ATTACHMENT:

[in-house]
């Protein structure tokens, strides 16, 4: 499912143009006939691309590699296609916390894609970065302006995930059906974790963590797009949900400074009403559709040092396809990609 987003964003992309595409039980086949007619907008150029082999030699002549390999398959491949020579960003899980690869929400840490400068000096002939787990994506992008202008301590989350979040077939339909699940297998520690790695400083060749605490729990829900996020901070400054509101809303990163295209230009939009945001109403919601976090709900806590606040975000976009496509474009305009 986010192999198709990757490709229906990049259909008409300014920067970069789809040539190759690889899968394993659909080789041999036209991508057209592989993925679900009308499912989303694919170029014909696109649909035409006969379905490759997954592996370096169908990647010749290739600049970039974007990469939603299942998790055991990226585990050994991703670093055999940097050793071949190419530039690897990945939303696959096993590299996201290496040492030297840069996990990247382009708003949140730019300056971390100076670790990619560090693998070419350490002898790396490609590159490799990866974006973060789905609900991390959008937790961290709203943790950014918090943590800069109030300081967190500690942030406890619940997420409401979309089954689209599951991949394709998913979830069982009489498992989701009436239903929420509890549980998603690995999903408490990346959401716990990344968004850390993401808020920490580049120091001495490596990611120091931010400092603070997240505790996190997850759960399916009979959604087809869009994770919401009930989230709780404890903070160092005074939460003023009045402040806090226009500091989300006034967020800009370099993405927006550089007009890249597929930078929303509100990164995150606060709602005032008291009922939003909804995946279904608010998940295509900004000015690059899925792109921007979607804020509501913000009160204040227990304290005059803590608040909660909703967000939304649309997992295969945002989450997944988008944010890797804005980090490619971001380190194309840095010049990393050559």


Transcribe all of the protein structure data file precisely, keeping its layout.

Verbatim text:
[in-house]
């Protein structure tokens, strides 16, 4: 499912143009006939691309590699296609916390894609970065302006995930059906974790963590797009949900400074009403559709040092396809990609 987003964003992309595409039980086949007619907008150029082999030699002549390999398959491949020579960003899980690869929400840490400068000096002939787990994506992008202008301590989350979040077939339909699940297998520690790695400083060749605490729990829900996020901070400054509101809303990163295209230009939009945001109403919601976090709900806590606040975000976009496509474009305009 986010192999198709990757490709229906990049259909008409300014920067970069789809040539190759690889899968394993659909080789041999036209991508057209592989993925679900009308499912989303694919170029014909696109649909035409006969379905490759997954592996370096169908990647010749290739600049970039974007990469939603299942998790055991990226585990050994991703670093055999940097050793071949190419530039690897990945939303696959096993590299996201290496040492030297840069996990990247382009708003949140730019300056971390100076670790990619560090693998070419350490002898790396490609590159490799990866974006973060789905609900991390959008937790961290709203943790950014918090943590800069109030300081967190500690942030406890619940997420409401979309089954689209599951991949394709998913979830069982009489498992989701009436239903929420509890549980998603690995999903408490990346959401716990990344968004850390993401808020920490580049120091001495490596990611120091931010400092603070997240505790996190997850759960399916009979959604087809869009994770919401009930989230709780404890903070160092005074939460003023009045402040806090226009500091989300006034967020800009370099993405927006550089007009890249597929930078929303509100990164995150606060709602005032008291009922939003909804995946279904608010998940295509900004000015690059899925792109921007979607804020509501913000009160204040227990304290005059803590608040909660909703967000939304649309997992295969945002989450997944988008944010890797804005980090490619971001380190194309840095010049990393050559």